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  #16  
Old 07-21-2011, 11:17 PM
Boston Boston is offline
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could you hook some chains under it and raise it with air bladders enough to get it off the bottom then drag it to shore and go crane from there ? The salvage guys use air all the time and they might rent you the stuff

Anyway ya thanks for the info and great thread. Cheers and best of luck with the salvage plan
B
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  #17  
Old 07-22-2011, 07:26 AM
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Bob Smalser Bob Smalser is offline
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I've talked to the local Naval shipyard salvage experts about the 50-tonner. Besides being 2/3 buried in three to four feet of mud and humus (complicating misery-whip sawing), there is only two feet of water or so above it. Not enough room for bladders to be effective, even when the waterlevel raises another two feet after the rains begin.

And a chainsaw necessary to cut it will have to have at least a 32" bar. I haven't found an air or hydraulic powered saw sufficiently powerful. Fabricating a snorkel for a conventional saw is probably a better possibility.
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  #18  
Old 07-22-2011, 09:43 AM
srimes srimes is offline
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Quote:
Originally Posted by Bob Smalser View Post
And a chainsaw necessary to cut it will have to have at least a 32" bar. I haven't found an air or hydraulic powered saw sufficiently powerful.
You'd have to make it (or have it made). Lots of powerful air and hydraulic motors out there. Take off the gas engine and mount the motor in it's place.

I don't know how well a 2-stroke would run with a snorkel. Seems like the change in intake restriction and exhaust backpressure would mess up the carb tuning.
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  #19  
Old 07-22-2011, 10:11 AM
Boston Boston is offline
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how about a semi-submersible barge, it could help distribute the weight better than bladders would. Say something 16' x 16' plywood and 2x6 designed kinda like a fat catamaran, position is so its over the log and flood it down, hook up the chokers and then pump it out. A couple of them might do the trick. 16x8x2= nearly 8 tons of water. hmmm 150 tons eh I suppose that is a lot of plywood and framing. If you had higher water, say 3+ you might go 16x8x4 on the pontoons and get more lift out of it. Just throwing out some ideas. The wider you go tho the more stress on the connecting beams, maybe you could rent some steel from the local yard or something.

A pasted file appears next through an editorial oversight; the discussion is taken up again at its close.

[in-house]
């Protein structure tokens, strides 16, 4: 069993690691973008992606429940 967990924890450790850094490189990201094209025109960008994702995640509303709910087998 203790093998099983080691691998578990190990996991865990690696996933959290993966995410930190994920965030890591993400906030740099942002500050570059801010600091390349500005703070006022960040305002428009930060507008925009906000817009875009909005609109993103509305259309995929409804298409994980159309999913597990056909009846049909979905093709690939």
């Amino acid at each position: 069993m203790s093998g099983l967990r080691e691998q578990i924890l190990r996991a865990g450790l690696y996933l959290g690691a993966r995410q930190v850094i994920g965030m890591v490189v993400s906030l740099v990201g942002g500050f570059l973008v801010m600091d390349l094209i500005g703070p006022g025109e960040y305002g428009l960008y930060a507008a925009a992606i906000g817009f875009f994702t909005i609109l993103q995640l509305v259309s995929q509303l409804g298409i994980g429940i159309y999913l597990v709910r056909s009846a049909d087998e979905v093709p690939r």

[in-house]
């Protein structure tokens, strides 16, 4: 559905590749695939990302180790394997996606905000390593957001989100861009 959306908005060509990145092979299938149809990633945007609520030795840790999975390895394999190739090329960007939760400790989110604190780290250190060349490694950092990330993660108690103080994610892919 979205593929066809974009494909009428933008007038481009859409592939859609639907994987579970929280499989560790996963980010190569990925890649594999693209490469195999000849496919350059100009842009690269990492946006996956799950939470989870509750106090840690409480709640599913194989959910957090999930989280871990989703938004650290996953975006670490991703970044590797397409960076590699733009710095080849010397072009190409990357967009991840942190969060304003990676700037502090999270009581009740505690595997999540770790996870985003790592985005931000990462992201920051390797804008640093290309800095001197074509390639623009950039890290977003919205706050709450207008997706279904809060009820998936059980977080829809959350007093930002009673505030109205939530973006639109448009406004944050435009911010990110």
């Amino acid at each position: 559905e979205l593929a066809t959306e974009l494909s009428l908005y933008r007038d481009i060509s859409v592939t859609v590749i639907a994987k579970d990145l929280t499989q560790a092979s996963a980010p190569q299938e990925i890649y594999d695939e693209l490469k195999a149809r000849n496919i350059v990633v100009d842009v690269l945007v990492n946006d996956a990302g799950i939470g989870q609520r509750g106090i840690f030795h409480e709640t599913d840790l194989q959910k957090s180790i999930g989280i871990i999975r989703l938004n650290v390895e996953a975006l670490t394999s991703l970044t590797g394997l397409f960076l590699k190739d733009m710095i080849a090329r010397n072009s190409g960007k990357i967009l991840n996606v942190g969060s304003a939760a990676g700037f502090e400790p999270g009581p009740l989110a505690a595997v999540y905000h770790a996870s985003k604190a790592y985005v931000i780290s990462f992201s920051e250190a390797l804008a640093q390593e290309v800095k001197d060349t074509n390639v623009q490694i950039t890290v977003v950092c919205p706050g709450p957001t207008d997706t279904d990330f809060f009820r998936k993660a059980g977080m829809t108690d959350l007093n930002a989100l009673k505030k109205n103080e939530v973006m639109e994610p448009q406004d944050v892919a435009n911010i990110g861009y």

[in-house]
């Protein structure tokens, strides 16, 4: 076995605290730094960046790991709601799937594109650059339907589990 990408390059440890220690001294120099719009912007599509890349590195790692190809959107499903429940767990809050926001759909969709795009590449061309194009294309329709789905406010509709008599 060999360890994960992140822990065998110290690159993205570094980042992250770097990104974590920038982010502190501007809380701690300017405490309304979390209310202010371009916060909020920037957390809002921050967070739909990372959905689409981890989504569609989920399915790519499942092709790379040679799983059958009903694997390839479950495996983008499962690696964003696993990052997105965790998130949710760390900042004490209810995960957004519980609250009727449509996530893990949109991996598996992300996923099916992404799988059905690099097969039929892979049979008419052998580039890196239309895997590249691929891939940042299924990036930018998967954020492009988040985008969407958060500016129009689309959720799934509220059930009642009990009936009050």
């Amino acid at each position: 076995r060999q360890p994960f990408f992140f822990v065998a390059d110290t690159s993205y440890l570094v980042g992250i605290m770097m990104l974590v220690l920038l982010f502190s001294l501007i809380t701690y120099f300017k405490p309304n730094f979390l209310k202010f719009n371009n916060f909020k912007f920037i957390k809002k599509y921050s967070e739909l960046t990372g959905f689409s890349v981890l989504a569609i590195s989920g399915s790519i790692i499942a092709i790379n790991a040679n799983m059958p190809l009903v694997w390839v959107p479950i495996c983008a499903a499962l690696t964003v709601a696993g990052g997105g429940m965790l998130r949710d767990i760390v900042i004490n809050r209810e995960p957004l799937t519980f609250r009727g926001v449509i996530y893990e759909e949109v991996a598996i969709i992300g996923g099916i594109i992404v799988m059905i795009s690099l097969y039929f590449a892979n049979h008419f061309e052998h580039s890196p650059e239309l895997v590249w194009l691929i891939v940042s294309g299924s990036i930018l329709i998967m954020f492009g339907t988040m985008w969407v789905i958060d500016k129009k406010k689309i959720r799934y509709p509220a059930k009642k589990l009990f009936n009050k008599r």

One question I've been wondering about for a while is whats the drying process on something like that, must be one long slow process if you want anything finish out of the deal.


oh and that chain saw snorkel, the quarry industry uses an open chain design where the chain itself doesn't always ride in a guide like on a typical chain saw, the Egyptians came up with it long long time ago, they would impregnate a copper cable with silica and attach two wooden handles to each end. Then simply chisel a straight groove to start the blade and have at it with the hand chain. The also used a wood wedges soaked in water trick but thats not going to help us on this one. If its water loged enough the wood should be pretty soft, biggest problem might be pinching the blade. You could set up a smaller barge, same configuration and run a chain between rollers powered by whatever. long enough chain and a few other gismo's and you might just have a pretty slick way to slice and dice without getting your feet wet.

anyway just throwing out some ideas
best of luck with it
B

oh hey
how about just a platform of similar dimensions 16x8 each side connected with a cross beam over the log, Use the bladders under it so you end up with lots more bladders spread out over a wider area
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  #20  
Old 07-22-2011, 10:18 AM
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thudpucker thudpucker is offline
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Bob lives in the Dream part of Washington State. I lived in Seattle for a long time, but had to look up Seabeck.
I probably went by his place dozens of times and never noticed the turnoff.
He has'nt mentioned all the Oysters.....
Too bad I missed you Bob.
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